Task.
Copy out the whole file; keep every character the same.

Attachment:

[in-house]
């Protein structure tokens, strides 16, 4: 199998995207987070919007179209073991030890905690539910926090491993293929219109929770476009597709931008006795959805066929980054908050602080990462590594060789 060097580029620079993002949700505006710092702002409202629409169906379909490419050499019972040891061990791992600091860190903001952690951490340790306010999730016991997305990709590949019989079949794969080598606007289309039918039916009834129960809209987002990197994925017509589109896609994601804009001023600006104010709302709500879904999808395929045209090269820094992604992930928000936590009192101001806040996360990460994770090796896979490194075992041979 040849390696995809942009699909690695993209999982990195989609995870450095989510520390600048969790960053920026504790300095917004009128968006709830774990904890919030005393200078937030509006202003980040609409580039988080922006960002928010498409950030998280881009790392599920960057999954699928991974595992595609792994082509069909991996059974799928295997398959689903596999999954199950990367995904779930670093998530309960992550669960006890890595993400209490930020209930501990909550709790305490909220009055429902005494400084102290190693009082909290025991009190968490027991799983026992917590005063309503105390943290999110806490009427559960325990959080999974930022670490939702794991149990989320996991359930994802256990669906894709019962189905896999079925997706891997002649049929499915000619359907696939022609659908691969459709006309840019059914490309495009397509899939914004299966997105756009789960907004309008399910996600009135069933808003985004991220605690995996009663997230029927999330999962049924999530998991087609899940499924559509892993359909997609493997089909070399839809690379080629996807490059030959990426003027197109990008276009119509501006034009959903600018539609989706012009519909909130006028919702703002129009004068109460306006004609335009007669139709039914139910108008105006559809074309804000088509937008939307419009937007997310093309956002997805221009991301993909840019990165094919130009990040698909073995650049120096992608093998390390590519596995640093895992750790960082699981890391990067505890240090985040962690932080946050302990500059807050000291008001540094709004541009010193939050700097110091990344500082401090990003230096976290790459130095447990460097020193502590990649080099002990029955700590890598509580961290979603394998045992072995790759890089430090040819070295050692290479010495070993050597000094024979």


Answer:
[in-house]
């Protein structure tokens, strides 16, 4: 199998995207987070919007179209073991030890905690539910926090491993293929219109929770476009597709931008006795959805066929980054908050602080990462590594060789 060097580029620079993002949700505006710092702002409202629409169906379909490419050499019972040891061990791992600091860190903001952690951490340790306010999730016991997305990709590949019989079949794969080598606007289309039918039916009834129960809209987002990197994925017509589109896609994601804009001023600006104010709302709500879904999808395929045209090269820094992604992930928000936590009192101001806040996360990460994770090796896979490194075992041979 040849390696995809942009699909690695993209999982990195989609995870450095989510520390600048969790960053920026504790300095917004009128968006709830774990904890919030005393200078937030509006202003980040609409580039988080922006960002928010498409950030998280881009790392599920960057999954699928991974595992595609792994082509069909991996059974799928295997398959689903596999999954199950990367995904779930670093998530309960992550669960006890890595993400209490930020209930501990909550709790305490909220009055429902005494400084102290190693009082909290025991009190968490027991799983026992917590005063309503105390943290999110806490009427559960325990959080999974930022670490939702794991149990989320996991359930994802256990669906894709019962189905896999079925997706891997002649049929499915000619359907696939022609659908691969459709006309840019059914490309495009397509899939914004299966997105756009789960907004309008399910996600009135069933808003985004991220605690995996009663997230029927999330999962049924999530998991087609899940499924559509892993359909997609493997089909070399839809690379080629996807490059030959990426003027197109990008276009119509501006034009959903600018539609989706012009519909909130006028919702703002129009004068109460306006004609335009007669139709039914139910108008105006559809074309804000088509937008939307419009937007997310093309956002997805221009991301993909840019990165094919130009990040698909073995650049120096992608093998390390590519596995640093895992750790960082699981890391990067505890240090985040962690932080946050302990500059807050000291008001540094709004541009010193939050700097110091990344500082401090990003230096976290790459130095447990460097020193502590990649080099002990029955700590890598509580961290979603394998045992072995790759890089430090040819070295050692290479010495070993050597000094024979």